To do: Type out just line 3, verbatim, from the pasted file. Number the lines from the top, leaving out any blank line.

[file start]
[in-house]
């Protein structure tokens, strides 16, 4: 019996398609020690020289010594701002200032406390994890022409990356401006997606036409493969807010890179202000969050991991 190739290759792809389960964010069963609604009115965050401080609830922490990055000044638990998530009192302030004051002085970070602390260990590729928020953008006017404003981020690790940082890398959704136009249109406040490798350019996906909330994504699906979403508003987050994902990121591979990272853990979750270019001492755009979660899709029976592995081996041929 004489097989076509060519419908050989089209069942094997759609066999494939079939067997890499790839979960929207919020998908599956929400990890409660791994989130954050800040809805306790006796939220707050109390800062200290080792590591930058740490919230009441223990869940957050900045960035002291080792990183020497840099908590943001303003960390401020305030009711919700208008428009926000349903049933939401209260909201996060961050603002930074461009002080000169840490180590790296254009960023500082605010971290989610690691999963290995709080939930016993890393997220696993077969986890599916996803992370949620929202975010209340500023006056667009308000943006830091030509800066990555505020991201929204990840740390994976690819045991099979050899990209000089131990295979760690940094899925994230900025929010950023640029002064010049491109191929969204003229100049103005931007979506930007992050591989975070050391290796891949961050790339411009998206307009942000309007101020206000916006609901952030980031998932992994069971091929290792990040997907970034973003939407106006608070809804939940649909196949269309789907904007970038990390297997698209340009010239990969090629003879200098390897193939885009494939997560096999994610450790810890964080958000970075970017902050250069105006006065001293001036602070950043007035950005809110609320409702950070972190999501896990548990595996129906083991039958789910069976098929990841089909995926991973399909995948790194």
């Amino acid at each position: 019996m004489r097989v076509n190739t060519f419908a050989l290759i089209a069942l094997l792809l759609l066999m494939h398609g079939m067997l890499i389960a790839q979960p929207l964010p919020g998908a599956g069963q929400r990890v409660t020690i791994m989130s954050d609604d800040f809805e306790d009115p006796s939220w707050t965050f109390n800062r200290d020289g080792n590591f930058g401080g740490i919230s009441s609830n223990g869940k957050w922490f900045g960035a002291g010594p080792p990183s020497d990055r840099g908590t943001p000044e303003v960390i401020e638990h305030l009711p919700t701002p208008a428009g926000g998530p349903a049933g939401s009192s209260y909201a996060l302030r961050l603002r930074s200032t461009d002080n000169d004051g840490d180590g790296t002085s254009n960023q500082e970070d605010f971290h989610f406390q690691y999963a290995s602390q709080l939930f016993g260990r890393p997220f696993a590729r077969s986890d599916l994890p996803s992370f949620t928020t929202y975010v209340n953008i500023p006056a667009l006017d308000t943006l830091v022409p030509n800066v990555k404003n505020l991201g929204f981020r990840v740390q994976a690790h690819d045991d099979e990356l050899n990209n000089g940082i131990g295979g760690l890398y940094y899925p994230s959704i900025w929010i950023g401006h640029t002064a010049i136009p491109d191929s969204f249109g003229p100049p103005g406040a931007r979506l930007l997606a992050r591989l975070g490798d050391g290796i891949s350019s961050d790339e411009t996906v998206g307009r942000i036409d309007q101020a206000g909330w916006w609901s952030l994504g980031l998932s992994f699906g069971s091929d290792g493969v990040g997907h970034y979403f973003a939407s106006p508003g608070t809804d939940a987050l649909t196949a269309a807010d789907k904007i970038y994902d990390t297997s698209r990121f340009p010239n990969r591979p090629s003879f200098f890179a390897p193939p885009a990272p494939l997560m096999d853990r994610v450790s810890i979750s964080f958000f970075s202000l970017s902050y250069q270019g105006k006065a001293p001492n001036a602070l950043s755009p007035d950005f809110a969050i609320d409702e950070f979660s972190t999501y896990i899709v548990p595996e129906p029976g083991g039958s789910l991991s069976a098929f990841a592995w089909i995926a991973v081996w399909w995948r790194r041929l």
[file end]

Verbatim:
């Amino acid at each position: 019996m004489r097989v076509n190739t060519f419908a050989l290759i089209a069942l094997l792809l759609l066999m494939h398609g079939m067997l890499i389960a790839q979960p929207l964010p919020g998908a599956g069963q929400r990890v409660t020690i791994m989130s954050d609604d800040f809805e306790d009115p006796s939220w707050t965050f109390n800062r200290d020289g080792n590591f930058g401080g740490i919230s009441s609830n223990g869940k957050w922490f900045g960035a002291g010594p080792p990183s020497d990055r840099g908590t943001p000044e303003v960390i401020e638990h305030l009711p919700t701002p208008a428009g926000g998530p349903a049933g939401s009192s209260y909201a996060l302030r961050l603002r930074s200032t461009d002080n000169d004051g840490d180590g790296t002085s254009n960023q500082e970070d605010f971290h989610f406390q690691y999963a290995s602390q709080l939930f016993g260990r890393p997220f696993a590729r077969s986890d599916l994890p996803s992370f949620t928020t929202y975010v209340n953008i500023p006056a667009l006017d308000t943006l830091v022409p030509n800066v990555k404003n505020l991201g929204f981020r990840v740390q994976a690790h690819d045991d099979e990356l050899n990209n000089g940082i131990g295979g760690l890398y940094y899925p994230s959704i900025w929010i950023g401006h640029t002064a010049i136009p491109d191929s969204f249109g003229p100049p103005g406040a931007r979506l930007l997606a992050r591989l975070g490798d050391g290796i891949s350019s961050d790339e411009t996906v998206g307009r942000i036409d309007q101020a206000g909330w916006w609901s952030l994504g980031l998932s992994f699906g069971s091929d290792g493969v990040g997907h970034y979403f973003a939407s106006p508003g608070t809804d939940a987050l649909t196949a269309a807010d789907k904007i970038y994902d990390t297997s698209r990121f340009p010239n990969r591979p090629s003879f200098f890179a390897p193939p885009a990272p494939l997560m096999d853990r994610v450790s810890i979750s964080f958000f970075s202000l970017s902050y250069q270019g105006k006065a001293p001492n001036a602070l950043s755009p007035d950005f809110a969050i609320d409702e950070f979660s972190t999501y896990i899709v548990p595996e129906p029976g083991g039958s789910l991991s069976a098929f990841a592995w089909i995926a991973v081996w399909w995948r790194r041929l």